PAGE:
- set_owner — Sets the owner to the selected or entered owner. Defaults to the current user. When
[ticket] restrict_owner = true, the select will be populated with users that have
TICKET_MODIFYpermission and an authenticated session.
.set_ownermay optionally be set to a comma delimited list of users that will be used to populate the select, or a single user.
- set_owner_to_self — Sets the owner to the logged in user.
- del_resolution — Clears the resolution field
- set_resolution — Sets the resolution to the selected value.
.set_resolutionmay optionally be set to a comma delimited list or a single value. Example:
resolve_new = new -> closed resolve_new.name = resolve resolve_new.operations = set_resolution resolve_new.permissions = TICKET_MODIFY resolve_new.set_resolution = invalid,wontfix
- leave_status — Displays "leave as <current status>" and makes no change to the ticket.
Note: Specifying conflicting operations (such as
del_owner) has unspecified results.
In this example, we see the
.name attribute used. The action here is
resolve_accepted, but it will be presented to the user as
resolve_accepted = accepted -> closed resolve_accepted.name = resolve resolve_accepted.permissions = TICKET_MODIFY resolve_accepted.operations = set_resolution
For actions that should be available in all states,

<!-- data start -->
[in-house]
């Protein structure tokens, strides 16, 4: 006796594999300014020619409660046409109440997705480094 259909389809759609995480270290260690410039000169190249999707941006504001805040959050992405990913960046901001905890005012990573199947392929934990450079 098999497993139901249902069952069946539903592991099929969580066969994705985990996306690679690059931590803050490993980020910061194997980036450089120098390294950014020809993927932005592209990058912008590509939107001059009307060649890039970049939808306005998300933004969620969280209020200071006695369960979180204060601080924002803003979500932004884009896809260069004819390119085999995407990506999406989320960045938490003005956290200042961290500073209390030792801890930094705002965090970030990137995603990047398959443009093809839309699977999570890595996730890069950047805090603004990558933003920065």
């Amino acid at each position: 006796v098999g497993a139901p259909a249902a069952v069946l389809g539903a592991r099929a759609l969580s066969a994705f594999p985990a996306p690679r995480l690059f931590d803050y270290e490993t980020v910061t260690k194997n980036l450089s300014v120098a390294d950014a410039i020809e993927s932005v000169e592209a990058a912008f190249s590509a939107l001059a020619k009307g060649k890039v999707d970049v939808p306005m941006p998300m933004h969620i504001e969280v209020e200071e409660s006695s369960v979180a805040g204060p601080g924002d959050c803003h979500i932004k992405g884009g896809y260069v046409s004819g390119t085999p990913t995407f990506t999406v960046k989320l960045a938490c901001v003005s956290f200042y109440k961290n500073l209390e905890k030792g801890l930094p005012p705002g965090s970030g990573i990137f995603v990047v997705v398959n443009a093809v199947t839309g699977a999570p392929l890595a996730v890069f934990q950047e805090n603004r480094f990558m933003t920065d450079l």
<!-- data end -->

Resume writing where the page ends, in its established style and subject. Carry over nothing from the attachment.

* may be used in place of the state. The obvious example is the
leave = * -> * leave.operations = leave_status leave.default = 1
This also shows the use of the
.default attribute. This value is expected to be an integer, and the order in which the actions are displayed is determined by this value. The action with the highest
.default value is listed first, and is selected by default. The rest of the actions are listed in order of decreasing
If not specified for an action,
.default is 0. The value may be negative.
There are a couple of hard-coded constraints to the workflow. In particular, tickets are created with status
new, and tickets are expected to have a
closed state. Further, the default reports/queries treat any state other than
closed as an open state.
Workflows can be visualized by rendering them on the wiki using the Workflow macro.
Workflows can also be visualized using the
contrib/workflow/workflow_parser.py script. The script outputs
.dot files that GraphViz understands. The script can be used as follows (your install path may be different):
cd /var/local/trac_devel/contrib/workflow/ sudo ./showworkflow /srv/trac/PlannerSuite/conf/trac.ini
And then open up the resulting
trac.pdf file created by the script (it will be in the same directory as the
After you have changed a workflow, you need to restart apache for the changes to take effect. This is important, because the changes will still show up when you run your script, but all the old workflow steps will still be there until the server is restarted.